Game 3 I started very well, with turn 1 Vision and turn 2 Blossom, though my two lands were two Underground Rivers. I failed to draw a third Land, and when I did it was a Mutavault. Only when my Vision resolved did I draw an Island, and never a fifth land — I had two Masticores in hand, and the game was likely over had I drawn it. I end up taking some damage from Commands, and we arrived at the following situation:

He had Shadow Guildmage and Loxodon Warhammer in play, as well as a Keldon Megaliths and seven other Lands, all of which produced Black (Swamp and Duals). He had two cards in hand. I was at seven life, with Island, Mutavault, and two Rivers in play, and I had a Mistbind Clique (that got rid of my Blossom) and seven cards in hand. My Clique was tapped. Now, if he equips the Shadow Guildmage and attacks, I have to bounce it — I can’t afford to take four with those lands I have, facing a Megaliths and a Shadow Guildmage. He tapped three Swamps and equipped his guy. He tapped another three Black-producing lands, and played a second Warhammer, still before attackers. Then he tapped his last Black land, leaving just the Megalith untapped, and played a second Shadow Guildmage. I countered that while bouncing the first one, and he pinged me for one but didn’t have the mana to replay it — essentially giving me a free turn for no reason. Had he just equipped and attacked, he’d have two Shadow Guildmages in play, as opposed to the zero he actually had. I don’t draw a fifth land either way to play the Masticore, and when he played his Shadow Guildmage I countered it while bouncing the Megaliths, taking two on the process. His card for the turn was Marsh Flitter, and there was nothing I could do about that.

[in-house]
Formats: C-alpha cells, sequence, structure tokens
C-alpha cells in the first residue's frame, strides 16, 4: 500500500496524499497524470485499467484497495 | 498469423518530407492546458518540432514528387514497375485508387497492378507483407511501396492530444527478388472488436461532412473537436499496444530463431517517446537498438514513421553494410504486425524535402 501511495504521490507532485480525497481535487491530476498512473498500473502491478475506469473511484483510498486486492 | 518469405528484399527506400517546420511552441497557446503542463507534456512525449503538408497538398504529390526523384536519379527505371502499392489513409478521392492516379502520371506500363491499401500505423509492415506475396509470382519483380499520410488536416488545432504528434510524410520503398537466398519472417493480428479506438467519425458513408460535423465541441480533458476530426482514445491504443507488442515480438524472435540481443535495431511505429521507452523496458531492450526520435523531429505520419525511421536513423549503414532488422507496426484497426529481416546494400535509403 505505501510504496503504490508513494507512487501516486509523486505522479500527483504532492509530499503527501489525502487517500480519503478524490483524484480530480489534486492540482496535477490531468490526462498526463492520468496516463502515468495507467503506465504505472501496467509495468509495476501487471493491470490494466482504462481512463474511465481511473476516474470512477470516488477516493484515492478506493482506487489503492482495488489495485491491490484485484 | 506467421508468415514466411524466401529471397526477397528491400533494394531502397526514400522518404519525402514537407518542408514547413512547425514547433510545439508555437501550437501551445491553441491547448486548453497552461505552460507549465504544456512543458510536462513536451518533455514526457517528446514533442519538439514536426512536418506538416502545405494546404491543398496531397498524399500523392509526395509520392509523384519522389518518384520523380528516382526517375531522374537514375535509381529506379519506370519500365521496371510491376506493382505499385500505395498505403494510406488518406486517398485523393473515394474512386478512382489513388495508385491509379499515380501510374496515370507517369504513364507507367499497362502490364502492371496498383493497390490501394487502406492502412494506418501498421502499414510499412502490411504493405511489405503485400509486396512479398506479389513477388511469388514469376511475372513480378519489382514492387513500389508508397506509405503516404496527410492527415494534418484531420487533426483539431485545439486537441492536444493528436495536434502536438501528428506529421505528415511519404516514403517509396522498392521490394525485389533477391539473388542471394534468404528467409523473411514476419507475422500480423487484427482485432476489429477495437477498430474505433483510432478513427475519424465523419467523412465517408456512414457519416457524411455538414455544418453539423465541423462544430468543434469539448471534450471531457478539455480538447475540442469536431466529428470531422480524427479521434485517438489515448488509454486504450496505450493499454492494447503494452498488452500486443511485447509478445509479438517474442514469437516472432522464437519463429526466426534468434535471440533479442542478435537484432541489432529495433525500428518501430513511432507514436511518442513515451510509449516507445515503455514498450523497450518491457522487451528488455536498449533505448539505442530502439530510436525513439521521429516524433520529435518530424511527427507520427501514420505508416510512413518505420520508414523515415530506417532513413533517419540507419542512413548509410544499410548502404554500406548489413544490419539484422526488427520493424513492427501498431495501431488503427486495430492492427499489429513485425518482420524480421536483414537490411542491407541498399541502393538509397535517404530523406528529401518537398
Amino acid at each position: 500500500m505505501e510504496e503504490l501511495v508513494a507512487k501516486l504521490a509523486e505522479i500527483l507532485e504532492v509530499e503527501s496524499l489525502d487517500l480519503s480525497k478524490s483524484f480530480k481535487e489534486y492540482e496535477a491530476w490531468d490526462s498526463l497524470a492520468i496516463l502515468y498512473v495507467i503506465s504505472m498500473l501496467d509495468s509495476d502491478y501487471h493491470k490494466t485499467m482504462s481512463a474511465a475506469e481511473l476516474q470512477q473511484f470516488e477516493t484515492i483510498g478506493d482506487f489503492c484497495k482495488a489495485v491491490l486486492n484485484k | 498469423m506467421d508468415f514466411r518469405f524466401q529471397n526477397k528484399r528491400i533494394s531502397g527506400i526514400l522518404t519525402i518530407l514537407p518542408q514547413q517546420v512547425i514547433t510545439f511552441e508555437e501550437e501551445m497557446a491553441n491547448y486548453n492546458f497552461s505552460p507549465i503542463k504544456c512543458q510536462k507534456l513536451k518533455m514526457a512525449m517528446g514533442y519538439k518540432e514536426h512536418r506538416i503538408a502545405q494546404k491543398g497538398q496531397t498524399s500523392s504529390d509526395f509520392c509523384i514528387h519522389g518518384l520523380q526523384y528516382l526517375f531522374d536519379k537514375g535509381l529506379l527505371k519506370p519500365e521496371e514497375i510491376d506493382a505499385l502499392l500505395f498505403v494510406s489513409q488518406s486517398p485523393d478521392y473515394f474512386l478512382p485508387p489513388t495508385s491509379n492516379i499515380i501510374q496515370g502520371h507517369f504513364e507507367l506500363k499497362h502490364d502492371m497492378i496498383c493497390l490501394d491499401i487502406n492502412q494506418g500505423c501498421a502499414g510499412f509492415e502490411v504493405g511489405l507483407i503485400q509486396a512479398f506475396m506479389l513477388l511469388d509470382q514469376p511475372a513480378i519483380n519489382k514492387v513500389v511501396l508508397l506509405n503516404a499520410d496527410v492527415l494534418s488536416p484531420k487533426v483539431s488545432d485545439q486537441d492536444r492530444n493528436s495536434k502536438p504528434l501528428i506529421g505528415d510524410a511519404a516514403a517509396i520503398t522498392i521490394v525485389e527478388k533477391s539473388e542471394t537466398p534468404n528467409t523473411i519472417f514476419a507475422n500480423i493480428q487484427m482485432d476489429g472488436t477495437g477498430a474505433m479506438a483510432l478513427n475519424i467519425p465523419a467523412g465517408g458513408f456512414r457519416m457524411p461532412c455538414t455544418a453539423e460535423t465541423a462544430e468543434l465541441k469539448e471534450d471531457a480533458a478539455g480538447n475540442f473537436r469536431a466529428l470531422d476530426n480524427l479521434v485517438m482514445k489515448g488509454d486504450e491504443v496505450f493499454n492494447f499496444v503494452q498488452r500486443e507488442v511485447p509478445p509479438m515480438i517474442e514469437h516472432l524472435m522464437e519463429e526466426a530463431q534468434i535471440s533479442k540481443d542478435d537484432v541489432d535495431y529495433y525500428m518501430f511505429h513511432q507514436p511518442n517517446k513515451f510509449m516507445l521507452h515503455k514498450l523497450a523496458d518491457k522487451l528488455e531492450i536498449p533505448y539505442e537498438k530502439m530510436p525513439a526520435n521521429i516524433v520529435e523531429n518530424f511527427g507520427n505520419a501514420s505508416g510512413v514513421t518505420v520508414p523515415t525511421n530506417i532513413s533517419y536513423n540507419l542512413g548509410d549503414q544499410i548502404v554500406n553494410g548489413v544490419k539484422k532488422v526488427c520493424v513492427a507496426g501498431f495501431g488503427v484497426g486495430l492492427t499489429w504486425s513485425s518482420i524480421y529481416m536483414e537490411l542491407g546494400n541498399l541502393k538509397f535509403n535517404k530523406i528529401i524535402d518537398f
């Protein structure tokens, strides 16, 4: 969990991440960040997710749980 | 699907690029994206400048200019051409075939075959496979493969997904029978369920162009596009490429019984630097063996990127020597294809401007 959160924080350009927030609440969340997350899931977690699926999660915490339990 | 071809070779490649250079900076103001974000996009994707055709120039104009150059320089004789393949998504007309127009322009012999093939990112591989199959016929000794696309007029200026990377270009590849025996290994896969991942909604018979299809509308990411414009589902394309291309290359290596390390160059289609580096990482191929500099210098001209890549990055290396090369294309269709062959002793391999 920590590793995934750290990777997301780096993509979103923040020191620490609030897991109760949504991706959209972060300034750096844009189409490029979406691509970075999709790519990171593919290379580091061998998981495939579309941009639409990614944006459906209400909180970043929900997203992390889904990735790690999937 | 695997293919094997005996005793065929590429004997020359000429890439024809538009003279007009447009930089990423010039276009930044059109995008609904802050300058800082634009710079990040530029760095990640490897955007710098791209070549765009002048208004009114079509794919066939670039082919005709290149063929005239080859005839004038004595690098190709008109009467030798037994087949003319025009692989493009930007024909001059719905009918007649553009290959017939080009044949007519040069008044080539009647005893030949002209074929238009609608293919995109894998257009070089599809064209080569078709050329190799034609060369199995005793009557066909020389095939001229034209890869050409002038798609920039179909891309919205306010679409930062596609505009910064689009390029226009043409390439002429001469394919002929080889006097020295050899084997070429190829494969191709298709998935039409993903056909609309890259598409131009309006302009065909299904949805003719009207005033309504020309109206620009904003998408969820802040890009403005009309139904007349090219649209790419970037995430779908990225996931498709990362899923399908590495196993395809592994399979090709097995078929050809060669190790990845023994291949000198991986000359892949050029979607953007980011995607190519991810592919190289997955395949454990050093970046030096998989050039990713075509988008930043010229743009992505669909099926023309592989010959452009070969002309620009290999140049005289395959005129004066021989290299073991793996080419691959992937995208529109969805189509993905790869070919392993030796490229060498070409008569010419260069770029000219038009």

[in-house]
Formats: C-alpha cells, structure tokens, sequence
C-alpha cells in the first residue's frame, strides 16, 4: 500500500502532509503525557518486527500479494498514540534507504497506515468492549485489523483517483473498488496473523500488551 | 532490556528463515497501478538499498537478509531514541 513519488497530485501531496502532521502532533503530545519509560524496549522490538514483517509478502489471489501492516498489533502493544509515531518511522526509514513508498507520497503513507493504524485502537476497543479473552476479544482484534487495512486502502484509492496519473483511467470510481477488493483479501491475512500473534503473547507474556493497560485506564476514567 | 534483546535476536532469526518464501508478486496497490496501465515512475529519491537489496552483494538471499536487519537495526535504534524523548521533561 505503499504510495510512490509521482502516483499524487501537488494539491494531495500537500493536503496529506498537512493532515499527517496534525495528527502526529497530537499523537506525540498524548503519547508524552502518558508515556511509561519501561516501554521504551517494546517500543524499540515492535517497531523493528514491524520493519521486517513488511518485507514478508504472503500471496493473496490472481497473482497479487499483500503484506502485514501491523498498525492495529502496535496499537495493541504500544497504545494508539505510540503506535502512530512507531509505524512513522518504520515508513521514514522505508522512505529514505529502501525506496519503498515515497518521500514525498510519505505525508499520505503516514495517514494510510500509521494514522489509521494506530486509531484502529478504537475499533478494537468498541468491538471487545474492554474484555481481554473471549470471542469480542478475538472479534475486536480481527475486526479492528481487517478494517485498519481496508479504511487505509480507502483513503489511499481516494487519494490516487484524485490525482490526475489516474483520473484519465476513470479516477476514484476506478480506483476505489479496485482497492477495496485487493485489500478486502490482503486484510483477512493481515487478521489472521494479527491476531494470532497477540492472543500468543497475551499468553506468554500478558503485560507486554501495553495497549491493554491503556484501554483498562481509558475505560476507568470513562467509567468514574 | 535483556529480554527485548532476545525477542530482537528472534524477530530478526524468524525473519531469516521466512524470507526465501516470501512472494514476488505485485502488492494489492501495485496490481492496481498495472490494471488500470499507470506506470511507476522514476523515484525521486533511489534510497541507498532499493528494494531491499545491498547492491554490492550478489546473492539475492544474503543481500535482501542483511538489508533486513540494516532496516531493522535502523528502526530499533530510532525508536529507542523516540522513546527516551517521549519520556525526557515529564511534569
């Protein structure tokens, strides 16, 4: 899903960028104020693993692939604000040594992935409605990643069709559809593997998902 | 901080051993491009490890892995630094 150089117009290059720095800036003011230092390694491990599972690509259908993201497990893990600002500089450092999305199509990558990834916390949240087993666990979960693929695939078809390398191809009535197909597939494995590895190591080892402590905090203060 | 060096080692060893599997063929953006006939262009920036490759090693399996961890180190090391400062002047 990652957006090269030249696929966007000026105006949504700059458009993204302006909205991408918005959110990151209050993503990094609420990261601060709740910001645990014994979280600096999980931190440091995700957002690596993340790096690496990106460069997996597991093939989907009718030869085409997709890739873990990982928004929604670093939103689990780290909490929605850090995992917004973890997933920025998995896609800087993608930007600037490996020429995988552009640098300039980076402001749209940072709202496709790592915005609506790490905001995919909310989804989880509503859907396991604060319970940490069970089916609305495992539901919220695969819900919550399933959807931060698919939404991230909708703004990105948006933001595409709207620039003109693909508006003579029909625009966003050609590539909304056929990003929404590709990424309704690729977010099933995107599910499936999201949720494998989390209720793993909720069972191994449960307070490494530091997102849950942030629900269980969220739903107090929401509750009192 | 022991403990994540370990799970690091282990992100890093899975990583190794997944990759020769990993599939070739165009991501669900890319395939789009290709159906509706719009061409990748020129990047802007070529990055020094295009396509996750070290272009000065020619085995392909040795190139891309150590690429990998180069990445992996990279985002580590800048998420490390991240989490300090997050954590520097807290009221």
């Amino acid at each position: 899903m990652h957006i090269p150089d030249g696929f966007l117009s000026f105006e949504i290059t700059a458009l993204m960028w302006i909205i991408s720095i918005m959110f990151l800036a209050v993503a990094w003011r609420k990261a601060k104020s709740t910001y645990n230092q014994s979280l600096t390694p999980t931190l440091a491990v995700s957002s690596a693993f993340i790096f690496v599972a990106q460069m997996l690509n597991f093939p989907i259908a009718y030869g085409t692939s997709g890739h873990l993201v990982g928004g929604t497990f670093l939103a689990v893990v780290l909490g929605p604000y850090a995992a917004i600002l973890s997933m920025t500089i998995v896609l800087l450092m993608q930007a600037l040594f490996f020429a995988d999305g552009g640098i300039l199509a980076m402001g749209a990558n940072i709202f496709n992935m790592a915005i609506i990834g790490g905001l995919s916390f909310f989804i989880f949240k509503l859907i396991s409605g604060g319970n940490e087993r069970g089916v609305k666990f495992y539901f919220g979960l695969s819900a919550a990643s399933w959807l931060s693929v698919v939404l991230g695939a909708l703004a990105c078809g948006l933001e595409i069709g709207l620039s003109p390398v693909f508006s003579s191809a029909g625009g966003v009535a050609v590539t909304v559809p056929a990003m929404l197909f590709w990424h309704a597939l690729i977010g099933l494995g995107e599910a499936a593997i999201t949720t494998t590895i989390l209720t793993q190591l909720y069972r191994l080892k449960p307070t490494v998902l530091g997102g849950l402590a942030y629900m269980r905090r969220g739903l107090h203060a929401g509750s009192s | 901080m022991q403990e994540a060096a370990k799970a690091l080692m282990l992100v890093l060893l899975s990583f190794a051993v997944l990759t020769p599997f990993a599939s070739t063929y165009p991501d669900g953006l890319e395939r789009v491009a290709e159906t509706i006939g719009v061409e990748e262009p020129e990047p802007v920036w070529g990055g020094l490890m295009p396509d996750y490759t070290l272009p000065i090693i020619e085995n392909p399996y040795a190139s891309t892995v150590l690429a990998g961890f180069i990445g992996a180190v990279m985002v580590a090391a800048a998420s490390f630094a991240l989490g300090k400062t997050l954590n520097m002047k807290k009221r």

This was another game I was very frustrated to lose, as if I had just drawn a fifth land, or if one of my lands didn’t deal me damage, I’d’ve been in a very good position to win, but I guess I can be blamed for not siding in Masticores game 2 (a resolved Masticore in any part of game 2 would have been game).

After this game, I thought I was out of contention.

Round 13 – Ruel, Olivier – Quick n’ Toast

I played a lot of strong opponents at this Pro Tour. We roll six dice to decide who plays first, and we manage to tie twice — Stuart Wright was watching, and said we clearly needed more dice. In the end, he won it.

I didn’t have Vision or Blossom, but I had a Vendilion Clique, which he Cloudthreshered away. My second Vendilion (main phase) grabbed his Mannequin, and I was able to get some attacks before he had any action. Eventually we ran into a turn where he drew tons of cards with Consideration but couldn’t do anything when I had Scion plus Spellstutter for his Pact. He muttered something like “man, I was sure I had that game,” and “if I can’t beat you when you don’t draw either Visions or Blossom…”

This time, I sided differently — I removed -4 Rune Snag, -2 Terror, -1 Scion for +4 Thoughtseize and +3 Damnation. When I played against Wafo-Tapa, I thought he had Tarmogoyfs, and that plus Finks plus Cloudthresher plus any other card I don’t know he doesn’t play were enough to make me keep Terrors. After playing 3 games against the deck, though, I knew they didn’t have any, and killing Oona was more important. I removed Snags because they had storage lands and the games usually went long enough that Snags were dead cards for me, but not for them. By taking them out, I make sure theirs are kind of irrelevant while keeping myself from drawing dead cards.